Welcome New Visitors

I’d like to welcome all the newcomers who discovered this blog from the new Off Beat Facebook page. As I used photos of me sitting behind Troy Luccketta’s drum kit I thought it would be fitting that I start off your first impression by repeating his post. It follows:

Troy Luccketta: The Untold Story

Growing up in the 80’s one of my favorite rock bands was Tesla. I have many fond memories of listening to their acoustic album over-and-over and playing ‘Little Suzi” with my own band. A few years ago I had the privilege of interviewing Troy Luccketta for a cover story in Drumhead Magazine. Since then I have communicated with him frequently and I am proud to call Troy a friend. I had a tremendous time hanging with Troy and his wife when the Tesla, Def Leppard, Styx show came to town. Here is an excerpt from the article:

Perhaps no one can more eloquently sum up the extraordinary career of drummer Troy Luccketta than the man himself. “I never wanted to be just a rock ‘n’ roll drummer,” he said. “For me, it’s always been about the music and diversity.” With a career spanning three decades on the stage and in the studio, Luccketta has more than lived up to that mantra. From routinely filling the roles of drummer and producer, teacher and activist, the diversity of his experience rivals that of many of his peers. Best known as the hard-hitting timekeeper behind the ‘80s mega-band Tesla, Luccketta has quietly assembled a body of side work that may surprise even his biggest fans. An incredibly humble musician, he admits that he is only now beginning to comprehend the influence that he has had on an entire generation of drummers. Many of these drummers are now full-fledged professionals who routinely make it a point to credit the man who inspired them to pursue their craft.

A native Californian, Luccketta’s journey began like many drummers, in a garage with a snare drum. What made his experience unique was his innate talent for playing it. “I can’t say that I had always wanted to be a drummer, but once I played that snare drum, I knew,” he recounts. “When I was about ten years old, a couple of friends and I were standing around this old snare drum in a buddy’s garage. We were just staring down at it. My friends in the room knew that I wanted to play, so one of them handed me a pair of spoons, and I immediately starting playing ‘Wipeout.’ I played it nearly spot on. My friends looked at me in amazement. There was something special about the expressions on their faces and the feeling that I got from playing that drum that struck me. From that day forward, I was a drummer.”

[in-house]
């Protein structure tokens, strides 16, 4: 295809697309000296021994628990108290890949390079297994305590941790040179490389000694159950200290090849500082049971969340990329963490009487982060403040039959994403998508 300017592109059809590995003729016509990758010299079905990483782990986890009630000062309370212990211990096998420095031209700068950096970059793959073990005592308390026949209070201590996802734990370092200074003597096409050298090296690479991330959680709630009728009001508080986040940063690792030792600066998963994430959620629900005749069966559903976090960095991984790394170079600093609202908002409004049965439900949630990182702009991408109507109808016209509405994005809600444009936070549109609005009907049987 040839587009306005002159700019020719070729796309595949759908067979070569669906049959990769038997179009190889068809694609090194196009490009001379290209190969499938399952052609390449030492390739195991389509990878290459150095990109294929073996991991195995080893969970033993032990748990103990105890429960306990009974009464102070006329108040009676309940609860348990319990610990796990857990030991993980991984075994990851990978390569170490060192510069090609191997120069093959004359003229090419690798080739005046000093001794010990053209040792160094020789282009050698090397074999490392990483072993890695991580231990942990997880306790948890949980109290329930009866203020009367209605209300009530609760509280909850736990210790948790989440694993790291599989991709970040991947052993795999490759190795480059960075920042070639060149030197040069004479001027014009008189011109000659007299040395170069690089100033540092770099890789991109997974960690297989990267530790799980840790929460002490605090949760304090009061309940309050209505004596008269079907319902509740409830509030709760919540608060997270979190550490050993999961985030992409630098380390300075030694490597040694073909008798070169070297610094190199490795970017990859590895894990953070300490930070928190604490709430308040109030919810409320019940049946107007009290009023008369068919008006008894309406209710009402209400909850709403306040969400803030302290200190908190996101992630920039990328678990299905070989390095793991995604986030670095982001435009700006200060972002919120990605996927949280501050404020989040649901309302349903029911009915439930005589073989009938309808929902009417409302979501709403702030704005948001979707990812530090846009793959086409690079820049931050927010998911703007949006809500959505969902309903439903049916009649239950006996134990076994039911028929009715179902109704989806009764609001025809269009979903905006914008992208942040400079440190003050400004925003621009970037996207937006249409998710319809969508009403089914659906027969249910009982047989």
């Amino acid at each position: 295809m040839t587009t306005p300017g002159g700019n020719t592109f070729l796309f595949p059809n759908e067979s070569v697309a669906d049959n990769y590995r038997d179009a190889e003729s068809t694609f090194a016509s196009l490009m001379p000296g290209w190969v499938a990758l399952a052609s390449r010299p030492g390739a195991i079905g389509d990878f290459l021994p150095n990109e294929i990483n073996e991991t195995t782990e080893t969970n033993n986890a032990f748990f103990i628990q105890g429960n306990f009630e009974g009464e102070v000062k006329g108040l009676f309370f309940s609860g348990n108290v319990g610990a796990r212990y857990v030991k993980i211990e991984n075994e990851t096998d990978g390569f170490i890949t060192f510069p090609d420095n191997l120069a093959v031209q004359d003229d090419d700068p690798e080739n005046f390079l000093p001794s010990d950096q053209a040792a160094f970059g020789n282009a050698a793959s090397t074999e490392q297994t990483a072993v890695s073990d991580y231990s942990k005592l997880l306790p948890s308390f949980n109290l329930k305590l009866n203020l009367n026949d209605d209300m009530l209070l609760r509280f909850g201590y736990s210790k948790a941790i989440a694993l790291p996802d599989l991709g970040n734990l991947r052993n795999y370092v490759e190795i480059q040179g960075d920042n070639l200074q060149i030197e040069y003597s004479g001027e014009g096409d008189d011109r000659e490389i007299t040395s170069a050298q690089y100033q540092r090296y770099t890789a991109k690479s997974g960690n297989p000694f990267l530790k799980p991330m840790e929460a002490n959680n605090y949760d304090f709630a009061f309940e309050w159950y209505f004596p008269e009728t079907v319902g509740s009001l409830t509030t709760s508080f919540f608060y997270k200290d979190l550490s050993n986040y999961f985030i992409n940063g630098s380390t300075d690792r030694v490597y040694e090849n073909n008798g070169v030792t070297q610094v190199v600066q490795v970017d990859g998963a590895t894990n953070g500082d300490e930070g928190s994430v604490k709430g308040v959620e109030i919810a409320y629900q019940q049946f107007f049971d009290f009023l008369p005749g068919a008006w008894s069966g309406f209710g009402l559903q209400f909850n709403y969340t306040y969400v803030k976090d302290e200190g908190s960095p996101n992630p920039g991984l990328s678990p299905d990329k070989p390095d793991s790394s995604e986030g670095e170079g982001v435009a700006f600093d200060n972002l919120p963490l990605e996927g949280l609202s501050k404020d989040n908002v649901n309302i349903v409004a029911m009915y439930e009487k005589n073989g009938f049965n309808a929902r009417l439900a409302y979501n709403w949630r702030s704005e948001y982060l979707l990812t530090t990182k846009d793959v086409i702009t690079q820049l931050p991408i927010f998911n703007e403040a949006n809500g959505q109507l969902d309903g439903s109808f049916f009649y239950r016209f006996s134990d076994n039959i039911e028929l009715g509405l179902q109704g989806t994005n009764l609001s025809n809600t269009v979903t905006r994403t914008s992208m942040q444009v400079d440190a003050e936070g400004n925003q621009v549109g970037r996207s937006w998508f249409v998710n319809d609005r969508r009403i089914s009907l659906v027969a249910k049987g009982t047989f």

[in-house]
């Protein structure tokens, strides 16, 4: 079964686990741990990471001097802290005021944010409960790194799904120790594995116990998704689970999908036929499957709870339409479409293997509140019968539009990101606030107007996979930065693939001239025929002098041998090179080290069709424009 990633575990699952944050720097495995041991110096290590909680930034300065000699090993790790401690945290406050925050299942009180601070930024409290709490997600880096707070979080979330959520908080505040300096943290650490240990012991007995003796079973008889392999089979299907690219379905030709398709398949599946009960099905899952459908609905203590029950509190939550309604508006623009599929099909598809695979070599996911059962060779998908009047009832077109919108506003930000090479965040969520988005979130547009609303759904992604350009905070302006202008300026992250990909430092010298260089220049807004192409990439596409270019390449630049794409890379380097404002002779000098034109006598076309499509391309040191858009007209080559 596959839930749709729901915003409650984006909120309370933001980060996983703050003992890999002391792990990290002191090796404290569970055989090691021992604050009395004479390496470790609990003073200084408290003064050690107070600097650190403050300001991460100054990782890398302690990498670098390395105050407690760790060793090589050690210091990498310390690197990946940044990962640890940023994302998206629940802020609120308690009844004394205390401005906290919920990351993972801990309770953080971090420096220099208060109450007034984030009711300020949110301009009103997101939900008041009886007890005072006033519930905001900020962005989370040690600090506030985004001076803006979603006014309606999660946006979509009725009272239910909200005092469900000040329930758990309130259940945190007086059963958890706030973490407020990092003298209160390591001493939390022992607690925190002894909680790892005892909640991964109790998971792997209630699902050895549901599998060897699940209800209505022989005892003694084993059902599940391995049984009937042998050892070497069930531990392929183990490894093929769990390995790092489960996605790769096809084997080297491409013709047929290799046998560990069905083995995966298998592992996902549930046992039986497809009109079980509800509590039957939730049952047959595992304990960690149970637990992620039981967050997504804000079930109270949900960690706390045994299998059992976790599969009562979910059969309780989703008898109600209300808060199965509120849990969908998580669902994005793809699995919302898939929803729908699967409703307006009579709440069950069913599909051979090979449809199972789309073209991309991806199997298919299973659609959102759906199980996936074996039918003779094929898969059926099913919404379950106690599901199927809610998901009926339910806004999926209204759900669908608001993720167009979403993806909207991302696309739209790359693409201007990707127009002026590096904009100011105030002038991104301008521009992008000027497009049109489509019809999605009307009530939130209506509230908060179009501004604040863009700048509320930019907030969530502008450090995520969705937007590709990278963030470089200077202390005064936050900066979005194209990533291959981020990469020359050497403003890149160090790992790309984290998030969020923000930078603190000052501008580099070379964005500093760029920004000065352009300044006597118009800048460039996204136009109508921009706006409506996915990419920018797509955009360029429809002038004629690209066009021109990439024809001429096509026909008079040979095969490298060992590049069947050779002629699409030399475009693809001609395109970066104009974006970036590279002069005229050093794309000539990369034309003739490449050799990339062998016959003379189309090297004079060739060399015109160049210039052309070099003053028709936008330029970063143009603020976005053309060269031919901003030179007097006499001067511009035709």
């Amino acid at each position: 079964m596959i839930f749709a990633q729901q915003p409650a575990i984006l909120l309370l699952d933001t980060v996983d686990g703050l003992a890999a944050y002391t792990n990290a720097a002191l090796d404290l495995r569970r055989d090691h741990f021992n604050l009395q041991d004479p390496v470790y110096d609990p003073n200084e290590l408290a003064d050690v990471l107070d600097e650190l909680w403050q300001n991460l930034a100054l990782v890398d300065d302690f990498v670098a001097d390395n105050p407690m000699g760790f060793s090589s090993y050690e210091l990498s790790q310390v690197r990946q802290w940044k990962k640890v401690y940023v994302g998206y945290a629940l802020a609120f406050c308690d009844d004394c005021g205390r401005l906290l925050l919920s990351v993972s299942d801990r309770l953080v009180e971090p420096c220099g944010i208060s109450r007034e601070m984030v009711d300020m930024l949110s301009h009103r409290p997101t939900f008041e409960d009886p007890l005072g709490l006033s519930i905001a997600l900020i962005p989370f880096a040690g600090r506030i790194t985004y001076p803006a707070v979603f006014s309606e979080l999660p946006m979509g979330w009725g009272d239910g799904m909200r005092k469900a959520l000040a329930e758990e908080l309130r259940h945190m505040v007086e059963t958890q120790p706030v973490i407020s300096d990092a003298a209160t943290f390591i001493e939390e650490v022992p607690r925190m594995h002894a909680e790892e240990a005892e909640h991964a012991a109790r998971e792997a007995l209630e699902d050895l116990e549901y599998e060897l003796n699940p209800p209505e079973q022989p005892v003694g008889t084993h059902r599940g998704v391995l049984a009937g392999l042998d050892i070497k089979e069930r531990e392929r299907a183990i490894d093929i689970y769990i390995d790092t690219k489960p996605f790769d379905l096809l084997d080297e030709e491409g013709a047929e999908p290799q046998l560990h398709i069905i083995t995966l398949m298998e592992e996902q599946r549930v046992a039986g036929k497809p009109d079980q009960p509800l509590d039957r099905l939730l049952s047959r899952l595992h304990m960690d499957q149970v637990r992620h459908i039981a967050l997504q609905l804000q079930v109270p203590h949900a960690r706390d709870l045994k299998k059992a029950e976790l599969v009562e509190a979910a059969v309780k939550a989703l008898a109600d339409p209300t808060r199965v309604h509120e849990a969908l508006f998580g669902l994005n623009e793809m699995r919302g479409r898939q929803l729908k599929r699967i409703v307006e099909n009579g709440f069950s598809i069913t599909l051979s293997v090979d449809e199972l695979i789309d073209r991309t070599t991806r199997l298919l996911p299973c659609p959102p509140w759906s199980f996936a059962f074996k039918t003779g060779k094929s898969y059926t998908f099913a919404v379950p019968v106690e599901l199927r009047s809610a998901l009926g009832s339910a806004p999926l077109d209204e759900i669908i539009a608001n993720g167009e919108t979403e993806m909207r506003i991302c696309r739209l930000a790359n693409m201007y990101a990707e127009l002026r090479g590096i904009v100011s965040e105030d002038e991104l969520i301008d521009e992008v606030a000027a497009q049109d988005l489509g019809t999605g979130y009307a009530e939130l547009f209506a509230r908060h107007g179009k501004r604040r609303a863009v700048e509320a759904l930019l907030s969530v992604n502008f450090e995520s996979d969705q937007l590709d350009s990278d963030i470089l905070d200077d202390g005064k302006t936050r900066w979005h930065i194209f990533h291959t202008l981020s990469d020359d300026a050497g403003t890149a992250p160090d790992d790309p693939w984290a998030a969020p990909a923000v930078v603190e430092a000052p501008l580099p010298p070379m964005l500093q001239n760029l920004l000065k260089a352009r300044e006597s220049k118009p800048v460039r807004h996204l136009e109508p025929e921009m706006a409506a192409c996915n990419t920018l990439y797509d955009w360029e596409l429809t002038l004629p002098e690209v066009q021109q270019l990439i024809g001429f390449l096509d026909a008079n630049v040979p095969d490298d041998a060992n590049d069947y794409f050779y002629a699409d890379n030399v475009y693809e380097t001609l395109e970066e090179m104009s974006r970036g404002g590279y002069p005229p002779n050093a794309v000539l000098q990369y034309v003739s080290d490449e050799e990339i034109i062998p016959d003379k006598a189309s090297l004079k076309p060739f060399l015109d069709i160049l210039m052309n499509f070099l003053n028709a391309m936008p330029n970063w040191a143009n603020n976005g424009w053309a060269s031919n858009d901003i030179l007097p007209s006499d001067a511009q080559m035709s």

Following this newfound instinct, Luccketta immediately set about to get himself a proper drum set. One paper route led to a second and eventually to a third, marking the start of a workaholic mentality that has become a balancing act throughout the drummer’s career. He eventually saved up a precious $55 to purchase a used three-piece Crest drum set in faded marine pearl. Luccketta recalled the tremendous sense of accomplishment that he felt after purchasing that kit. “I loved those drums! It was a beginner’s set and only had a bass drum, rack tom, snare and a ride cymbal. My mother eventually got me a hi-hat later for a birthday present.”

As a member of a family of music enthusiasts, Luccketta credits his mother, sister and brother with introducing him to a wide variety of genres by sharing their eclectic record collection that spanned everything from Motown to Led Zeppelin. “‘Proud Mary’ [Ike and Tina Turner’s version] was the very first song that I ever played,” he said. “I remember how it started out kinda slow, then built up and changed tempos to a fast, rockin’ jam. That was my first introduction to dynamics and tempo changes. The break at the end of that song was explosive and very cool!”

Shortly after obtaining his kit, Luccketta started a two-man band. Their first gig was a performance in front of the sixth-grade class. He said, “My friend, who had a guitar, and I wrote two little funky jams, a total of two riffs, and the talent show was our first concert performance. We played both numbers and the kids seemed to enjoy it.” Although he didn’t realize it at the time, this inaugural event foretold an illustrious stage career that would see the drummer playing to millions of fans around the world. “That day was really my first step. Since then, my journey has taken me from the classroom, to the club, to the arena.” […cont.]

Read the complete interview as it ran in the magazine (PDF) at: http://www.pinstripepress.net/Troy_Luccketta_DH.pdf

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